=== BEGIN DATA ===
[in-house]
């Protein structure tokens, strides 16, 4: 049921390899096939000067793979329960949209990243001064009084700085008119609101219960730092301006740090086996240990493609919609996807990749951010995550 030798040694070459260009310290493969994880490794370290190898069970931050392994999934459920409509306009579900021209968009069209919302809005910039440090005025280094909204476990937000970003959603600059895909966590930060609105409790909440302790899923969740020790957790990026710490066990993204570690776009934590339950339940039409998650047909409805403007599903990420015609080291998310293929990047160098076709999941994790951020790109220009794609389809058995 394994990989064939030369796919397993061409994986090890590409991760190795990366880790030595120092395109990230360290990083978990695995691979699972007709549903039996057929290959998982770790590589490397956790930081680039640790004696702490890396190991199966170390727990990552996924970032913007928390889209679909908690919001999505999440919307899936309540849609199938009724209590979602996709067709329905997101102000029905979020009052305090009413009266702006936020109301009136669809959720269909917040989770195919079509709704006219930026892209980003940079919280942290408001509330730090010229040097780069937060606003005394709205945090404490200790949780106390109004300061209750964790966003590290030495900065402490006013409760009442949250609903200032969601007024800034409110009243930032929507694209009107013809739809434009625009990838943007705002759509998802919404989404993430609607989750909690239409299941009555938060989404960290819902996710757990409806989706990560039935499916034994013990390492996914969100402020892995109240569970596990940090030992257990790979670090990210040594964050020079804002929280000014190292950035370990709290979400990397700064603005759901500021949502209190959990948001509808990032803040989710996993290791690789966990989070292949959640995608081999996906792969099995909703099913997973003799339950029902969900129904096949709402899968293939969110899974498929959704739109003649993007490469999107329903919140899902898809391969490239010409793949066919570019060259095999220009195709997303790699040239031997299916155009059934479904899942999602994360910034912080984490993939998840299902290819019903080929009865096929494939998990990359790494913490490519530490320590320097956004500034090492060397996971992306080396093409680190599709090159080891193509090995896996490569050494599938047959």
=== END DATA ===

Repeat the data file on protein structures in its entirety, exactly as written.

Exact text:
[in-house]
């Protein structure tokens, strides 16, 4: 049921390899096939000067793979329960949209990243001064009084700085008119609101219960730092301006740090086996240990493609919609996807990749951010995550 030798040694070459260009310290493969994880490794370290190898069970931050392994999934459920409509306009579900021209968009069209919302809005910039440090005025280094909204476990937000970003959603600059895909966590930060609105409790909440302790899923969740020790957790990026710490066990993204570690776009934590339950339940039409998650047909409805403007599903990420015609080291998310293929990047160098076709999941994790951020790109220009794609389809058995 394994990989064939030369796919397993061409994986090890590409991760190795990366880790030595120092395109990230360290990083978990695995691979699972007709549903039996057929290959998982770790590589490397956790930081680039640790004696702490890396190991199966170390727990990552996924970032913007928390889209679909908690919001999505999440919307899936309540849609199938009724209590979602996709067709329905997101102000029905979020009052305090009413009266702006936020109301009136669809959720269909917040989770195919079509709704006219930026892209980003940079919280942290408001509330730090010229040097780069937060606003005394709205945090404490200790949780106390109004300061209750964790966003590290030495900065402490006013409760009442949250609903200032969601007024800034409110009243930032929507694209009107013809739809434009625009990838943007705002759509998802919404989404993430609607989750909690239409299941009555938060989404960290819902996710757990409806989706990560039935499916034994013990390492996914969100402020892995109240569970596990940090030992257990790979670090990210040594964050020079804002929280000014190292950035370990709290979400990397700064603005759901500021949502209190959990948001509808990032803040989710996993290791690789966990989070292949959640995608081999996906792969099995909703099913997973003799339950029902969900129904096949709402899968293939969110899974498929959704739109003649993007490469999107329903919140899902898809391969490239010409793949066919570019060259095999220009195709997303790699040239031997299916155009059934479904899942999602994360910034912080984490993939998840299902290819019903080929009865096929494939998990990359790494913490490519530490320590320097956004500034090492060397996971992306080396093409680190599709090159080891193509090995896996490569050494599938047959």